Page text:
After graduating college, I was fortunate to secure full-time employment. My family was naturally excited too, but my dad cautioned me that many college students often spend too much of their newfound salaries on things they never could afford before. I promised I would keep that in mind.
Needless to say, I did not listen to his advice. The thrill of a first paycheck was just too much. I spent hard on unnecessary items, the latest Apple products, expensive gyms, and eating out. This drained my paycheck and made me feel financially insecure despite a regular paycheck every month. The whole situation was completely avoidable if I had been more intentional about personal finance and, more generally, personal responsibility.
First change, my lifestyle was unsustainable. I drastically changed my spending habits, and dramatically increased my automatic savings. What worked for me was putting money out of reach. I made sure every paycheck had automatic savings features. This is unquestionably the first step, taking care of the present.
However, just getting control of our day-to-day expenses is not enough in today’s world. Young people need to know that you are not only responsible for your present, but you are also responsible for your future. The days of defined pension plans and secure retirements are mostly gone. That is why financial responsibility must include the present, the near future, and yes, the future forty or fifty years from now.
Of course, this is easier said than done. Personally, putting away the recommended emergency fund of at least sixth months of expenses is out of reach for me now. That does not stop me from trying. I use a micro-savings app to put away small amounts each time I use my debit/credit card to build up that fund, and then those proceeds are invested in a conservative portfolio. This means that $20 or $30 a week can add up to a fully funded emergency fund in just a few years.
Next, I tackled retirement. A percentage of my salary was put away into retirement. This serves two purposes; one is that it is much harder to access these funds. That is great for those of us who too often reach where money is accessible. Secondly, you will benefit from a bedrock principle of finance – compounding interest. If you start young, then you will need to invest a lot less to get the same amount of money than someone in their 30s or 40s.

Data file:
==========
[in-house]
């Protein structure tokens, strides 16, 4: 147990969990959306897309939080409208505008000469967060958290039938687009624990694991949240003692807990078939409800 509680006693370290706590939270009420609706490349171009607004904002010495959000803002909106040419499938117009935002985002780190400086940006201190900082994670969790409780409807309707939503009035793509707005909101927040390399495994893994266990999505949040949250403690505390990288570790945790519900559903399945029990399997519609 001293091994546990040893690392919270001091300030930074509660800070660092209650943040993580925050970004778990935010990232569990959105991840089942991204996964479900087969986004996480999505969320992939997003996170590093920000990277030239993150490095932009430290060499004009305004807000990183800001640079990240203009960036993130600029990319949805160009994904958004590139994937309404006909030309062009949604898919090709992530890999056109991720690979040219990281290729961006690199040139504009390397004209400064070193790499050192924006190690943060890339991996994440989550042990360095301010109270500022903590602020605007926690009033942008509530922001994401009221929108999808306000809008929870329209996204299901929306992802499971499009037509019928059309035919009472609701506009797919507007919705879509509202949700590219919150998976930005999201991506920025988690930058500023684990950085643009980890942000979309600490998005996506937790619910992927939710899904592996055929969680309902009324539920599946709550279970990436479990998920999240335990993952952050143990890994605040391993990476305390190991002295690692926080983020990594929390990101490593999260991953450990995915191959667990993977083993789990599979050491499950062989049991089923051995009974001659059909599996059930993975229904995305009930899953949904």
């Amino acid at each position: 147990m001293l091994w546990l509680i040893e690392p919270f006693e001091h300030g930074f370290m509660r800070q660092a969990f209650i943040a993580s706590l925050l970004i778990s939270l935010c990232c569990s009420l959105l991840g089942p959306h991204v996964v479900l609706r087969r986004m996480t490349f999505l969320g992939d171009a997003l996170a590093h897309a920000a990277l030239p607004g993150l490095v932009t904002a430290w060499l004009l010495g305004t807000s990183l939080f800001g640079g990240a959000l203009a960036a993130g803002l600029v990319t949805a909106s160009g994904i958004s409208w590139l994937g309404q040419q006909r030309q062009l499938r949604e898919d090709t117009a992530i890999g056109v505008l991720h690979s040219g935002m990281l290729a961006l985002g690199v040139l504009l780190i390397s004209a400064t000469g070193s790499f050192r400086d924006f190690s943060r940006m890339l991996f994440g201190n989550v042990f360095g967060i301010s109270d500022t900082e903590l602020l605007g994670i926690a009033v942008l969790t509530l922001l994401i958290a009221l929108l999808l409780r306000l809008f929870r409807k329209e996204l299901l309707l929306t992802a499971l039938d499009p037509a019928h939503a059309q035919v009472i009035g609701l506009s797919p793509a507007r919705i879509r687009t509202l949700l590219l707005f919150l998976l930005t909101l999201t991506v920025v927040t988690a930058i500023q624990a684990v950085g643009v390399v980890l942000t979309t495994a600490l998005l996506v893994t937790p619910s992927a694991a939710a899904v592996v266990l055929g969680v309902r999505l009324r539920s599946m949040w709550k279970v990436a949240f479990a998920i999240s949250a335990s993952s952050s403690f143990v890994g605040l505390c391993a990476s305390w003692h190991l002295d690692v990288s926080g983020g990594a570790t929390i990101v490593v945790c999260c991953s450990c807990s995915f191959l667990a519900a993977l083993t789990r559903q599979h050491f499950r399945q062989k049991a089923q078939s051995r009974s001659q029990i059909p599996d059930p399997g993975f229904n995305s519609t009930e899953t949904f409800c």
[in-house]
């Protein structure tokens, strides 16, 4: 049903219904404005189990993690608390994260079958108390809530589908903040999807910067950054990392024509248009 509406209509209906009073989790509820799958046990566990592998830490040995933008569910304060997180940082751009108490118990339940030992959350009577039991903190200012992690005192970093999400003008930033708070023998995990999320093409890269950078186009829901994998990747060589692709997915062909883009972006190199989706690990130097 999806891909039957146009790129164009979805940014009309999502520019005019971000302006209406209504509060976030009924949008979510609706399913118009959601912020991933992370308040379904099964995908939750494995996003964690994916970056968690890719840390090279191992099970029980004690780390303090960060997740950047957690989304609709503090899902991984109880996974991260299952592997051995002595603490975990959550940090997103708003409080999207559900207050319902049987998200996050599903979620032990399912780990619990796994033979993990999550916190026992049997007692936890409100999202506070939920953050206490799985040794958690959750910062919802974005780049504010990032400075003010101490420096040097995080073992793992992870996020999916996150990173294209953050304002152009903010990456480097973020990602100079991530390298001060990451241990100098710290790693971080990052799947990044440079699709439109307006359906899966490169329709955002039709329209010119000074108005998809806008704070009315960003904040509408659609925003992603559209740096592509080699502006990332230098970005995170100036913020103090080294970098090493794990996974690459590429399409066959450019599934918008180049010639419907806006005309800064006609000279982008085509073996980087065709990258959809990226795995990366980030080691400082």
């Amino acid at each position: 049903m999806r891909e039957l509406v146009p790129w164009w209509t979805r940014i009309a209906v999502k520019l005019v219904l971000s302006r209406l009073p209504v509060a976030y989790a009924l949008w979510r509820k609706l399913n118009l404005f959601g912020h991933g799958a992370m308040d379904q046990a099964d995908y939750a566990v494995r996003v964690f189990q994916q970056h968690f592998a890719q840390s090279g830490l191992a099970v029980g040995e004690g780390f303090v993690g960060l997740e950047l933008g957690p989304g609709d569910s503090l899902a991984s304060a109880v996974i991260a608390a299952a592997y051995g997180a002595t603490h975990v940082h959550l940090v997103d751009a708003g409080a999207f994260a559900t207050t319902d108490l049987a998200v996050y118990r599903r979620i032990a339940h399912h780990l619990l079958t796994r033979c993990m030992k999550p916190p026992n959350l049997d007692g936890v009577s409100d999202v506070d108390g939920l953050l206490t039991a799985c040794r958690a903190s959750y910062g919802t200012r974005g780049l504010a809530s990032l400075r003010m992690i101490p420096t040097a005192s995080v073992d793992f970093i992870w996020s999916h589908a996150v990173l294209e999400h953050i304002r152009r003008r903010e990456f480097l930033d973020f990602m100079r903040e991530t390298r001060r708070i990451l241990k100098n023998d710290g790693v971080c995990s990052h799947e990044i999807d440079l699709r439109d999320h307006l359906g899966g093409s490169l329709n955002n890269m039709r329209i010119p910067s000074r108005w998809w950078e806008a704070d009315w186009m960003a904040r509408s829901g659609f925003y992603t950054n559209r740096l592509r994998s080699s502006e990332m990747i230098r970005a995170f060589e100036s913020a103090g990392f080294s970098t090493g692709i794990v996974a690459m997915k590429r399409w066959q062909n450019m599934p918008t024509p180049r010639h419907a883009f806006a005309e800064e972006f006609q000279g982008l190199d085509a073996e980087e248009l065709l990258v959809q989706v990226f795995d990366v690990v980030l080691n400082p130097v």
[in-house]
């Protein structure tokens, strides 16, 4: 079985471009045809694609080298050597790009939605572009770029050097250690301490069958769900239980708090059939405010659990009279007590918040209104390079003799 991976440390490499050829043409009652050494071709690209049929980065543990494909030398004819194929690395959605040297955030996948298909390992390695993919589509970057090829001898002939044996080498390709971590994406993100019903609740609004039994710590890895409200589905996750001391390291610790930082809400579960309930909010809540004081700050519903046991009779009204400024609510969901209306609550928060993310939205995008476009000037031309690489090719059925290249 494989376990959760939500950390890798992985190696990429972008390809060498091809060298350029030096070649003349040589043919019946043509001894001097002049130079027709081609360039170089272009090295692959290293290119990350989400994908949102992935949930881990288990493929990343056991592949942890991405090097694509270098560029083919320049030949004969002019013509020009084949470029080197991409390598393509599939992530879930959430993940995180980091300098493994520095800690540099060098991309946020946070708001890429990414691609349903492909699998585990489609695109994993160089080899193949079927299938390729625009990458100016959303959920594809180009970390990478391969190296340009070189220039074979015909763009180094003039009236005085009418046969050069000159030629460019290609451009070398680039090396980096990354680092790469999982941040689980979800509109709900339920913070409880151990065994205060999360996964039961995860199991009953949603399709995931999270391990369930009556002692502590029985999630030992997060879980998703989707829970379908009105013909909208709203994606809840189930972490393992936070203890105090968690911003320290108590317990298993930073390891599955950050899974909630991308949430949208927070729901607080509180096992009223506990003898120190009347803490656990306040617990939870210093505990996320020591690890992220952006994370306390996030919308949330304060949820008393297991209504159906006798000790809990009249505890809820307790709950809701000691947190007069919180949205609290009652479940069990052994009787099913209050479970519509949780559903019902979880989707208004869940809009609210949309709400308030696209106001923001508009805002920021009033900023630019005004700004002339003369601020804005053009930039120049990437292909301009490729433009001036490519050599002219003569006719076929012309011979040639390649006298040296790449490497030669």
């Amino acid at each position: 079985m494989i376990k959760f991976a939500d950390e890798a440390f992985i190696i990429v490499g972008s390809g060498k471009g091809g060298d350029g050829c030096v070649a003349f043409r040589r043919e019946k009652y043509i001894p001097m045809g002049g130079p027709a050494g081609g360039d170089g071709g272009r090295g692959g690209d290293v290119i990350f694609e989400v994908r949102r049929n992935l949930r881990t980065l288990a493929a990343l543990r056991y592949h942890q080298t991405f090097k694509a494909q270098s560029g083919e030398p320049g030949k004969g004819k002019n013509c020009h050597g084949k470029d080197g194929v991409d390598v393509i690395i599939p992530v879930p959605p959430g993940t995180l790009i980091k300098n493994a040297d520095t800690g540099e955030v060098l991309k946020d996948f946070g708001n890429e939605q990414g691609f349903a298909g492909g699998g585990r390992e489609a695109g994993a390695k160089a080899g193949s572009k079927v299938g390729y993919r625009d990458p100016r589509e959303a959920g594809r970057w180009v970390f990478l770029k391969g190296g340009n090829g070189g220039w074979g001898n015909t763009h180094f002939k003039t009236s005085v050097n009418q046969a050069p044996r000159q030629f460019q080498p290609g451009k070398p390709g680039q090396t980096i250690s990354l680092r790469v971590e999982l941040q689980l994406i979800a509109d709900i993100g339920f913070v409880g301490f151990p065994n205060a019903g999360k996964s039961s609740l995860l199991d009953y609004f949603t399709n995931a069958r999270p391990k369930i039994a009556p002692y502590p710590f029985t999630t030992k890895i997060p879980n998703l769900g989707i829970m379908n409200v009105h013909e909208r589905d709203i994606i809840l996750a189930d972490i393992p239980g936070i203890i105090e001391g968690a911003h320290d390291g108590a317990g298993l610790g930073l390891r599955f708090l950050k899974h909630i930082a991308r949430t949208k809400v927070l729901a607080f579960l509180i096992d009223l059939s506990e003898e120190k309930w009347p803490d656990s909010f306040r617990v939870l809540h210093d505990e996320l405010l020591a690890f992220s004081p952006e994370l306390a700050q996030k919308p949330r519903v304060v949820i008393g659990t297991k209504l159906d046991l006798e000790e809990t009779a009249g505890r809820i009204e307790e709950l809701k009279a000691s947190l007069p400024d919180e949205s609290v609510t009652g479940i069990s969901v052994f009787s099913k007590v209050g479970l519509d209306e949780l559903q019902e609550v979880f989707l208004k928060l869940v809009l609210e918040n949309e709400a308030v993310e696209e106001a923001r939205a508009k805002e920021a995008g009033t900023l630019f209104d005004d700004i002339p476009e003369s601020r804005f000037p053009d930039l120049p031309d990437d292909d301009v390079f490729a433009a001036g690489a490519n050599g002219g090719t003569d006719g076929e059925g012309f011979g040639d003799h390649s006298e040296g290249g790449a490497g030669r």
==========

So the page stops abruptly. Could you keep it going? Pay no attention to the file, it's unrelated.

With the painful benefit of hindsight, I am confidently going into law school with a much more nuanced understanding of financial responsibility. The impending student debt from a legal education is enormous, but it has served as a wake-up call to get serious about personal finance. I hope to follow the mantra, “live like a student” not just during school but hopefully long after as well.
What steps should students take to plan their budget?
- Choose your favorite expense tracking software (e.g., Mint, YNAB etc.) to minimize the time you would spend on a DIY budget platform like Excel.
- Monitor your budget once every few weeks to see if you are staying within your goals!
- Follow an easy, straightforward savings formula that you can translate into direct deposits (50% on living expenses, 30% on wants, and 20% on savings a.k.a. the famous 50-30-20 formula). If you struggle spending, try to put money away in hard-to-reach places.
- Lastly, plan for a small contribution to retirement - even a small percentage will add up!
Moshe is a 1L at New York University School of Law. Before law school, he worked at the Knox County State's Attorney's Office (in IL) where he was able to translate an interest in criminal justice reform into action by helping to create the County's first diversion program. He received his undergraduate degree in business administration from the University of South Carolina. This scholarship will help offset the high cost of his legal education, which will allow him to focus more on my studies and worry less about finances.
Posted in: Scholarship